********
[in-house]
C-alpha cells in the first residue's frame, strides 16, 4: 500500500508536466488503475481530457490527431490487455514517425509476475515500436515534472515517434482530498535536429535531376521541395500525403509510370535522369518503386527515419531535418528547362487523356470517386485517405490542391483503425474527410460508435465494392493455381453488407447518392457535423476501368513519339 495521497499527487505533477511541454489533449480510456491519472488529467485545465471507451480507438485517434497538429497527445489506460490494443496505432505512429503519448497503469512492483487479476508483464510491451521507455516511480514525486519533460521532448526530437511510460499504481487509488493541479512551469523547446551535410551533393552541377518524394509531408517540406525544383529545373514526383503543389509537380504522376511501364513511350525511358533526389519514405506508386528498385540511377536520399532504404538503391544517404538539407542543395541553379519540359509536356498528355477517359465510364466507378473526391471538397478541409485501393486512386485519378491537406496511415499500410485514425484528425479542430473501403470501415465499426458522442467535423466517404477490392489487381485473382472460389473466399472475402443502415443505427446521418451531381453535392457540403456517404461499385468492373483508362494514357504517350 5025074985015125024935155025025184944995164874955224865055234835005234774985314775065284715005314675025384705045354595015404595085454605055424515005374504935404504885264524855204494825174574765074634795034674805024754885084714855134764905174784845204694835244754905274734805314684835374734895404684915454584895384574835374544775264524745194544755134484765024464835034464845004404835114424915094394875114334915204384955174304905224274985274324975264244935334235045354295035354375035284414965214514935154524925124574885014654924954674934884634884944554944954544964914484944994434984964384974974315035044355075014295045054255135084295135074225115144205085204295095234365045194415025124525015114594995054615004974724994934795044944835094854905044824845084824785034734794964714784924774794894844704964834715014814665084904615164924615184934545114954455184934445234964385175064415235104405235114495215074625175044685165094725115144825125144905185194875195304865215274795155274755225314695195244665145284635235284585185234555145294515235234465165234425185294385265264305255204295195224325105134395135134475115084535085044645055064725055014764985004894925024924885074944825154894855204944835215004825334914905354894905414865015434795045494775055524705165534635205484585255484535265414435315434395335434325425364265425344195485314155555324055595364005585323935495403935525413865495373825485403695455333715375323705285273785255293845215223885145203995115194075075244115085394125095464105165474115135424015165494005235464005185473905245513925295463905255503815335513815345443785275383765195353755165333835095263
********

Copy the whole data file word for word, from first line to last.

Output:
[in-house]
C-alpha cells in the first residue's frame, strides 16, 4: 500500500508536466488503475481530457490527431490487455514517425509476475515500436515534472515517434482530498535536429535531376521541395500525403509510370535522369518503386527515419531535418528547362487523356470517386485517405490542391483503425474527410460508435465494392493455381453488407447518392457535423476501368513519339 495521497499527487505533477511541454489533449480510456491519472488529467485545465471507451480507438485517434497538429497527445489506460490494443496505432505512429503519448497503469512492483487479476508483464510491451521507455516511480514525486519533460521532448526530437511510460499504481487509488493541479512551469523547446551535410551533393552541377518524394509531408517540406525544383529545373514526383503543389509537380504522376511501364513511350525511358533526389519514405506508386528498385540511377536520399532504404538503391544517404538539407542543395541553379519540359509536356498528355477517359465510364466507378473526391471538397478541409485501393486512386485519378491537406496511415499500410485514425484528425479542430473501403470501415465499426458522442467535423466517404477490392489487381485473382472460389473466399472475402443502415443505427446521418451531381453535392457540403456517404461499385468492373483508362494514357504517350 5025074985015125024935155025025184944995164874955224865055234835005234774985314775065284715005314675025384705045354595015404595085454605055424515005374504935404504885264524855204494825174574765074634795034674805024754885084714855134764905174784845204694835244754905274734805314684835374734895404684915454584895384574835374544775264524745194544755134484765024464835034464845004404835114424915094394875114334915204384955174304905224274985274324975264244935334235045354295035354375035284414965214514935154524925124574885014654924954674934884634884944554944954544964914484944994434984964384974974315035044355075014295045054255135084295135074225115144205085204295095234365045194415025124525015114594995054615004974724994934795044944835094854905044824845084824785034734794964714784924774794894844704964834715014814665084904615164924615184934545114954455184934445234964385175064415235104405235114495215074625175044685165094725115144825125144905185194875195304865215274795155274755225314695195244665145284635235284585185234555145294515235234465165234425185294385265264305255204295195224325105134395135134475115084535085044645055064725055014764985004894925024924885074944825154894855204944835215004825334914905354894905414865015434795045494775055524705165534635205484585255484535265414435315434395335434325425364265425344195485314155555324055595364005585323935495403935525413865495373825485403695455333715375323705285273785255293845215223885145203995115194075075244115085394125095464105165474115135424015165494005235464005185473905245513925295463905255503815335513815345443785275383765195353755165333835095263